This morning, Tyrannosaurus Gus (the dog) and his people (Brian and I) enact our usual morning ritual. For me, this requires oatmeal. The ritual for Brian includes coffee in the yard at the crack of dawn. The ceremony for Gus involves supplicating in fetal position, waiting for the food dish to appear in its proper place. As the rite advances, the dog rings a bell on the back door. The proper response is for either human to clip his leash on and take him outside to do his business. Gus graces the cooperating human with a walk around the yard, the dog on alert for night-deposited goodies from neighbor cats or raccoons. It’s my turn today and I use this tour to admire Brian’s handiwork: a gorgeous habitat for birds, insects, gray squirrels (booooo) and people. I am very fortunate to live with a landscape designer/contractor who loves his work! (Brian Bodenbach, Biosphere Company)

His design philosophy calls for a foundation of native plants, augmented by a select assortment of compatible non-natives. When we bought our house 13 years ago, the large yard was mostly lawn. An ever-evolving work in progress, it now includes beautiful combinations of native and non-native plants.

While the dog takes me around the yard, we pause at my favorite station – under the apple tree facing our “forest”, where about five years ago, Brian planted a small – less than one foot tall – Devil’s Club (Oplopanax horridus). It is now taller than me, with several side branches. He planted Wild Ginger (Asarum caudatum) at its base, with Maidenhair Fern (Adiantum pedatum), Oak Fern (Gymnocarpium dryopteris), a purple-flowered variety of Hellebore (non-native) and a Hosta (Hosta sieboldiana ‘Elegans’ – non-native) with big, blue-gray leaves beside it, creating a pleasing yet primal scene.

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Devil’s Club (Oplopanax horridus) with Wild Ginger (Asarum caudatum) and Maidenhair Fern (Adiantum pedatum)

Devil’s Club was a mythic shrub to be feared in my childhood – I was warned to watch out for its piercing prickles. And the name alone was scary. But now, I love its prehistorically huge leaves and thorny fierceness. The large red seeds that replace its creamy-white flowers are stunning. Though I think most Northwesterners associate it with swampy forests, it grows other places as well; I see it on shady hillsides, perhaps where water seeps just under the surface. It does well in the heavy, silty soil in our yard, which tends to hold moisture. Its roots are valued by herbalists for their therapeutic qualities. It is rhizomatous, over time forming a loose grove of often-lanky plants. It loses its leaves in the winter, leaving a knob on the top of the stem where the next spring’s leaves will emerge. With its tall, stickery stems, it stands with its comrades like sentinels, guarding the entrance to … what? The Garden of Eden? A time-travel portal to the Mesozoic Era?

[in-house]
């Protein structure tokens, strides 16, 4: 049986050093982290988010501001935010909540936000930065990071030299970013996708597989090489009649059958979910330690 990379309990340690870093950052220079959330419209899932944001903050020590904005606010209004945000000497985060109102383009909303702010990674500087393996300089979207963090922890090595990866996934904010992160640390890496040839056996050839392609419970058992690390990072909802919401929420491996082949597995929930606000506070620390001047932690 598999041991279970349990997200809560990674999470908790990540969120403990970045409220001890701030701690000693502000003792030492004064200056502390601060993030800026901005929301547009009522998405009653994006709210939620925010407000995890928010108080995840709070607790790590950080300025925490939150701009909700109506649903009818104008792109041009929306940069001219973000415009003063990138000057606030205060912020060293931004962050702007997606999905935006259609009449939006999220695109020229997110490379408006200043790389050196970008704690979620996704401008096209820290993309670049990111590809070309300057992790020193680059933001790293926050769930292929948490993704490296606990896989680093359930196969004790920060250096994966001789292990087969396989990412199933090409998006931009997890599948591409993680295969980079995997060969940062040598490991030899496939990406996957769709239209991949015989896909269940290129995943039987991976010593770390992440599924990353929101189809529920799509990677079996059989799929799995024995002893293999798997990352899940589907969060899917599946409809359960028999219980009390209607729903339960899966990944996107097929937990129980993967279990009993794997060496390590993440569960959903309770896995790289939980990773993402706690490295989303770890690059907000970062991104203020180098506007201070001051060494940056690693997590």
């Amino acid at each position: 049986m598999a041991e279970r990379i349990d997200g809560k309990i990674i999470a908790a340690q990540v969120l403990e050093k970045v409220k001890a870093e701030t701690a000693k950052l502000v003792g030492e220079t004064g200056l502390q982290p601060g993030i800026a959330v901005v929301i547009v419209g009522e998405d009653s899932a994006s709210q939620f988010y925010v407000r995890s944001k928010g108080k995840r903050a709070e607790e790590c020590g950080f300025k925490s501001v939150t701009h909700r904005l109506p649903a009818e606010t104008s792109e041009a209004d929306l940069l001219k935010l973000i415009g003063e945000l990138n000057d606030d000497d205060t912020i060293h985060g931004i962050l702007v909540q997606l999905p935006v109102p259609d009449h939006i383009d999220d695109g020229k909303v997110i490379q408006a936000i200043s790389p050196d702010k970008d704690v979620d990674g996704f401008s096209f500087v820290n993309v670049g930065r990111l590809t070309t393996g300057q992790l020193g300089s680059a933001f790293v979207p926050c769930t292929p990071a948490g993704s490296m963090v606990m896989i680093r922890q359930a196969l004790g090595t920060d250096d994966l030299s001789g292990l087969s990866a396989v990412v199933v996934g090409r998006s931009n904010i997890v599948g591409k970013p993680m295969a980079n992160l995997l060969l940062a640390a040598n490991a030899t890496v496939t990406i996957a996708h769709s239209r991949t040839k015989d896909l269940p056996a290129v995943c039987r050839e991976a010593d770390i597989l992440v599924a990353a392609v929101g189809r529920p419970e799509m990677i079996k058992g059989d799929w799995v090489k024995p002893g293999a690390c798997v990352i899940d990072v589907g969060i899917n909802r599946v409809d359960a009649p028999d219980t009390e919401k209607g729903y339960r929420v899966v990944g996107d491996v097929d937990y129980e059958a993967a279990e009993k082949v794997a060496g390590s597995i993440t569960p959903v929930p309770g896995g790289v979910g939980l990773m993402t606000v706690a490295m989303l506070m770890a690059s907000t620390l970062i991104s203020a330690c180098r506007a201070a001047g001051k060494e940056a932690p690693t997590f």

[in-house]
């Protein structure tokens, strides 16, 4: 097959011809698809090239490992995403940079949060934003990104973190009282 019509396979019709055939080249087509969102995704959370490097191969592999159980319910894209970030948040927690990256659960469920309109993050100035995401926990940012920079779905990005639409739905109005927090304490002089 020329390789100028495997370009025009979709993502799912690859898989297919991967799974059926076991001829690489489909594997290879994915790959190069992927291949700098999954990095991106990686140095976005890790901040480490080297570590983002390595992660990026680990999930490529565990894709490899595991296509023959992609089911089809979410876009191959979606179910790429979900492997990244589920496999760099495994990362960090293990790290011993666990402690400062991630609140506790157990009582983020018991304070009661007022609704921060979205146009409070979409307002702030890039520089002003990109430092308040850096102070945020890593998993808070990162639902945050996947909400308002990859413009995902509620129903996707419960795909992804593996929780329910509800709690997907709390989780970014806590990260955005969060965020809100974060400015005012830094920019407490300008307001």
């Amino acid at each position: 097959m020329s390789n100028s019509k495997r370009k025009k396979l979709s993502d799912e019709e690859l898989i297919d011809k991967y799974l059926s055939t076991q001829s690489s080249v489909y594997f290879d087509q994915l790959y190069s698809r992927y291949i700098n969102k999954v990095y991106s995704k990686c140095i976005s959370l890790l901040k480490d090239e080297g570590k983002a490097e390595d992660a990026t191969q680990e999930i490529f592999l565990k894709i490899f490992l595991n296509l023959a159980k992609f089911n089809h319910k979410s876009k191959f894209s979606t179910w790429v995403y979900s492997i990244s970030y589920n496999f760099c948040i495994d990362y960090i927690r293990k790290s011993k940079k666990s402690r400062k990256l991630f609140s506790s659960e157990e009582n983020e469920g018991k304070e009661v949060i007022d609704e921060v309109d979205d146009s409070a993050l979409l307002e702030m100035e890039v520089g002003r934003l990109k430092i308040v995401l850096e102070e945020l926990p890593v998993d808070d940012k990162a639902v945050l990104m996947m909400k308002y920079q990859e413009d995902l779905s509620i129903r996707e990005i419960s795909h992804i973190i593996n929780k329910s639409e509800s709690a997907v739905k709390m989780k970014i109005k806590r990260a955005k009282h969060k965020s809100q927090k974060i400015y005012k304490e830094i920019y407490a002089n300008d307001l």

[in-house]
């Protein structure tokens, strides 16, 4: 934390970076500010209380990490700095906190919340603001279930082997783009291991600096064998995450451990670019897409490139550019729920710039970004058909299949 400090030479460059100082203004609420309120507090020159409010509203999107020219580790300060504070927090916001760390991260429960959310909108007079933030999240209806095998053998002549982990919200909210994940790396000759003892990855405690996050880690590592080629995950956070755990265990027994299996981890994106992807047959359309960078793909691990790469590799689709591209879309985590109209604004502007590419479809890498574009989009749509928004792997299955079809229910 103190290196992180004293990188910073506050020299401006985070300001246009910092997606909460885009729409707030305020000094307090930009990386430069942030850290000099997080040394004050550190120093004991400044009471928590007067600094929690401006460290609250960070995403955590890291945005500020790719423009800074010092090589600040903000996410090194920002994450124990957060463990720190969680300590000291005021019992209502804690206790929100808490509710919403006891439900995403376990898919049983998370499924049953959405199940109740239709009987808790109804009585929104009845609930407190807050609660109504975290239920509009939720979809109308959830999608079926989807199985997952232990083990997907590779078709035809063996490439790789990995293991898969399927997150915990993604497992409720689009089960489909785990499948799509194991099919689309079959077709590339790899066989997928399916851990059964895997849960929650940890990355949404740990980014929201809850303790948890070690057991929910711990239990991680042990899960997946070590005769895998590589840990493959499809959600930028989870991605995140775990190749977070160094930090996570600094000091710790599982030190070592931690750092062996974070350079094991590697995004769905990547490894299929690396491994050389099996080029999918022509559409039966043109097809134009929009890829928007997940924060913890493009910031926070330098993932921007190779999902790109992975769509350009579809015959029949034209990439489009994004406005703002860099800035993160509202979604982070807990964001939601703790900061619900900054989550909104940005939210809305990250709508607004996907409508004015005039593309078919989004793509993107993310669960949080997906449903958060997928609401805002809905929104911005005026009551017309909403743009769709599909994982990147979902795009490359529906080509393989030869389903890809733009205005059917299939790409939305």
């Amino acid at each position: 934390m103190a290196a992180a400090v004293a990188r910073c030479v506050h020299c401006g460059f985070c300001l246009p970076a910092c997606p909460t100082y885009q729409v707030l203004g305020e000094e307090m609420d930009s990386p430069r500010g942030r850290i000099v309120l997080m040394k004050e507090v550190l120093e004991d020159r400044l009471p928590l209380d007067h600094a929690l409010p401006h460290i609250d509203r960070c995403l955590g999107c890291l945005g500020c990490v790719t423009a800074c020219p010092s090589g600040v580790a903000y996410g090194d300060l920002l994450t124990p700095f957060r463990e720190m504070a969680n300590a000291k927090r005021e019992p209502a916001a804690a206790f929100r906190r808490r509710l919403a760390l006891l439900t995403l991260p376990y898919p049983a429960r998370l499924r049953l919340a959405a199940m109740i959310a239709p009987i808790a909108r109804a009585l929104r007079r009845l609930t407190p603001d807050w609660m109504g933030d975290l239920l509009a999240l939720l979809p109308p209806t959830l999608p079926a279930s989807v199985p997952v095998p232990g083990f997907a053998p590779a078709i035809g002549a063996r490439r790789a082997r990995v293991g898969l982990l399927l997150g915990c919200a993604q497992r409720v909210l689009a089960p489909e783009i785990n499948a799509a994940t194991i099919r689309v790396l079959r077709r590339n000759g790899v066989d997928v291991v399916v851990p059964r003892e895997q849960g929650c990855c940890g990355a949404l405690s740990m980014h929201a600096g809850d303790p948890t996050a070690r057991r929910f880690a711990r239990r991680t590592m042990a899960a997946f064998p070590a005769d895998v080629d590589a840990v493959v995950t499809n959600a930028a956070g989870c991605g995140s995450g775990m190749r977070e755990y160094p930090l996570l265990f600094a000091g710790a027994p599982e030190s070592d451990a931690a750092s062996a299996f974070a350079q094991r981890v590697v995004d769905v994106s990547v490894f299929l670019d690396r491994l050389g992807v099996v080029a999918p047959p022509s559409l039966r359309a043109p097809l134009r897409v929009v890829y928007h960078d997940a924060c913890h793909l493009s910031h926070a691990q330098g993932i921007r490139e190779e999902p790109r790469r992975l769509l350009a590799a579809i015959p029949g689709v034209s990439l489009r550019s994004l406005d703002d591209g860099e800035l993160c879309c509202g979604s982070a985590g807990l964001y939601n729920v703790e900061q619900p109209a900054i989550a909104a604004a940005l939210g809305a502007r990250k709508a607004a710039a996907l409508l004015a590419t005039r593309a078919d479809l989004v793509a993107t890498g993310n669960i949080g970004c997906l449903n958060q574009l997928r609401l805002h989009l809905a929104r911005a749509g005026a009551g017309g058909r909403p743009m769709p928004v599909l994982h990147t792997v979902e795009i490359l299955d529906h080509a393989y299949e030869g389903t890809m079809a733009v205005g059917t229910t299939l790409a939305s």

I ponder these possibilities while keeping a tight grip on Gus’ leash, lest he satisfy his primal appetite for cat poop. Then we turn back toward the house to prepare for the rest of this day’s journey.

Bloomers for Dear Mamά!

A few perennials that are now in bloom:

Great Camas (Camassia leichtlinii)

Western Columbine (Aquilegia formosa)

Bleeding Heart (Dicentra formosa)

Redwood Sorrel (Oxalis oregana)

Inside-out Flower (Vancouveria hexandra)

Great Camas (Camassia leichtlinii)

  • Blue or purple star-shaped flowers.
  • Grows from an edible bulb.
  • Bright shade to full sun.
  • Can handle soggy soil in winter as long as it dries out in the summer.
  • A recent customer declared the flowers of Great Camas “other-worldly”!

Western Columbine (Aquilegia formosa)

  • Red-and-yellow flowers.
  • Blossoms stand higher than the foliage, up to 3 ½’ high.
  • Full sun to partial shade; moist soil.

 Bleeding Heart (Dicentra formosa)

  • Flowers are light to dark pink, fern-like foliage
  • Attractive deciduous groundcover 1-2 feet tall.
  • Bright shade, moist to fairly dry.

 Redwood Sorrel (Oxalis oregana)

  • Flowers white to light pink, clover-like foliage approximately one foot tall.
  • Very moist to very dry, but happily, rampantly spreads in moist conditions.
  • Full shade.

 Inside-out Flower, Duck’s Foot (Vancouveria hexandra)

  • Woodland groundcover about 1’ tall.
  • Slightly taller small nodding white flowers whose curved petals are folded backwards.
  • Irregularly rounded small leaves (shaped like a duck’s foot) — delicate, interesting texture.
  • Moist to dry conditions; partial to full shade